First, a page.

Surprisingly, the endless stream of people didn’t bother me at all. My sight was fixated at the cone-shaped stupa piercing the sky. The afternoon light strikes its slab of gold layers making it shimmer magnificently under the sun. I am humbled by the towering presence of the Shwedagon Pagoda, the most sacred, the most ancient and the 2nd oldest Buddhist pagoda not only in Burma but all over the world. Surrounding the main stupa are numerous mini stupas, shrines, pavilions and prayer halls that it’s easy to get lost on the platform on a hill and be overwhelmed by the many details.
It only took me about 15 minutes or less to reach Shwedagon Pagoda from downtown Yangon. It also made me realize taking taxis by myself, takes a big chunk of my budget with every 1000-2000 kyat I spent one way within the city. This made me careful and strategic when and where I take taxis here. I asked to be dropped at the southern entrance where the main reception is located. There’s a US$5 or 5000 kyat entrance fee here. They would give you a sticker to stick on your shirt to make sure you paid. And yes, there are inspectors roaming around the main platform area.
Foreign visitors have a choice to use the elevator to the main platform. Since it’s my first visit, I decided to use the gradual climbing stairs at the south gate. Footwear should be removed before stepping on the first stairs and this is a practice on all the Payas/Pagodas in Myanmar. Slippers are the ideal footwear here as it’s easy to remove. I usually bring it along with me and hang it on my bag with a carabiner. That way I can exit wherever I want and don’t need to go back where I left my slippers.
At the southern gate there’s a couple of gigantic 30-feet high chinthe, a legendary half-lion, half-dragon figure that guards the entrance of the stairway. I’m also impressed with the details of the roofs leading high up the platform. The stairway is large and wide with souvenir vendors on each side. Walking up the stairs felt like a dim introduction to a movie. Once I reached the main platform, the projection lights up and a myriad colors fill the sights and the sounds bombard the senses.
I came there with no guide despite a few offers of guides there for a US$5 tour. I wanted to go around first and get a feel of the place first. The platform is huge with a lot of sections and each element there has a significant story to tell that it’s really ideal for a slow and careful inspection to really appreciate everything there. I crazily took shots while circling around endlessly on the platform. Despite the endless stream of tourist, I’m just astounded by the faith the Buddhist devotees display here. There are people deep in prayer and a few monks shutting out the outside world while wandering deep into their meditative state.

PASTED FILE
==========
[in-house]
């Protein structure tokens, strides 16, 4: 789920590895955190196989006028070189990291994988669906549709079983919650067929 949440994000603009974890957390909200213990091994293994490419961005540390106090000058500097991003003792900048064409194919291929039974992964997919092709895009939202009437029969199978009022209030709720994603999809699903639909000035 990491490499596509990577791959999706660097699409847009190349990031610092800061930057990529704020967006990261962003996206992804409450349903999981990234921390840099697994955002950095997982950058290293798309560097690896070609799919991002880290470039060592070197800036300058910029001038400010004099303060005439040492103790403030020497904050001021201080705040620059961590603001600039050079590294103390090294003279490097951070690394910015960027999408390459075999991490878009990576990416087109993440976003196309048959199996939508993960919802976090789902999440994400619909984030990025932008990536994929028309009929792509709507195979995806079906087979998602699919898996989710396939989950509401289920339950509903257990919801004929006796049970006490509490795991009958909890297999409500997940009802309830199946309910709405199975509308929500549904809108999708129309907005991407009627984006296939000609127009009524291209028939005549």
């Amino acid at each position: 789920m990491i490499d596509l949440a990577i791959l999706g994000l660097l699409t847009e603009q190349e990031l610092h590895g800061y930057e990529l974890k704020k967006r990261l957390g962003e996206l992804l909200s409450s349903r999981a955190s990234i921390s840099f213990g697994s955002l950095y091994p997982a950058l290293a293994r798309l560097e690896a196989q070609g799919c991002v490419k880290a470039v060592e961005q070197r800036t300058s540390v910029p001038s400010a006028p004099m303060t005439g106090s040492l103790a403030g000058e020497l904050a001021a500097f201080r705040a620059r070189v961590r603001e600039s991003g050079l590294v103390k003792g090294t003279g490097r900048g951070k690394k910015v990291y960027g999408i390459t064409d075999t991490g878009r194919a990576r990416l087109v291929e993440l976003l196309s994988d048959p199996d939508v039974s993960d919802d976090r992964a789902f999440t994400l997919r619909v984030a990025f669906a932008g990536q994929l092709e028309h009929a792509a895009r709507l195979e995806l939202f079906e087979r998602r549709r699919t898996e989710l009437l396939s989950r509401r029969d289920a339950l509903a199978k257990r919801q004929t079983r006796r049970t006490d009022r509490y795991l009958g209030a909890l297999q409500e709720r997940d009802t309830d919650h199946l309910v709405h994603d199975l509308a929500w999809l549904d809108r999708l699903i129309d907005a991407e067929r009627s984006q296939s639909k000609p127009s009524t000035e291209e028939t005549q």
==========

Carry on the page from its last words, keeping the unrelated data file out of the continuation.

When I got a little tired I sat down on one of the tazaungs (small pavilions) there where a monk was deep in study and a thilashin, a Buddhist nun chanting prayers behind me. I read up a little on the legend of Shwedagon. This year marks its 2600 years of celebration and it begins with the two merchant brothers Taphusa and Bhallika from the Ancient Mon state of Burma who met the young Lord Guatama Buddha who plucked 8 strands of hairs to be enshrined in Burma as gratitude for the brothers offering of a honey cake after his 49-day meditation under a Bodhi Tree. Their return trip was difficult loosing half of the hairs from robbers. King Okkulapa of Burma welcomed them still and held a grand feast that even the native gods and Nat spirits attended. They found Singattura Hill were other relics of Buddha prior from Guatama were enshrined and when they opened the golden casket, they found all the 8 strands of hair and a golden light radiated and filled the hill spreading to the ends of the earth. With it the earth shook and showered miracles like the blind seeing again and the sick being healed the trees and plants blossomed and precious stones showered from the sky. Since then the Singattura Hill became the most sacred place in Burma and the Shwedagon Pagoda was built over the hill. The merchant brothers became the first Buddhist brothers in the world.
It was really a fascinating story heightened by my presence on the Singattura Hill itself. The deep blue twilight sky enveloped the hill and the lights illuminated the stupa which glistened magnificently as gold. So fitting is the name Shwedagon from the Burmese words “Shwe” meaning gold and “Dagon” meaning three hills. A short afternoon here was not enough; for sure it won’t be my last visit here.
Ferdz Decena is an award-winning travel photographer, writer and blogger. His works has found print in publications such as Singapore Airlines’s Silver Kris, Philippine Airlines’ Mabuhay, Cebu Pacific’s Smile and Seair InFlight. He has also lent his expertise to various organizations like the Oceana Philippines, Lopez Group Foundation, Save the Children and World Vision, contributing quality images for their marketing materials.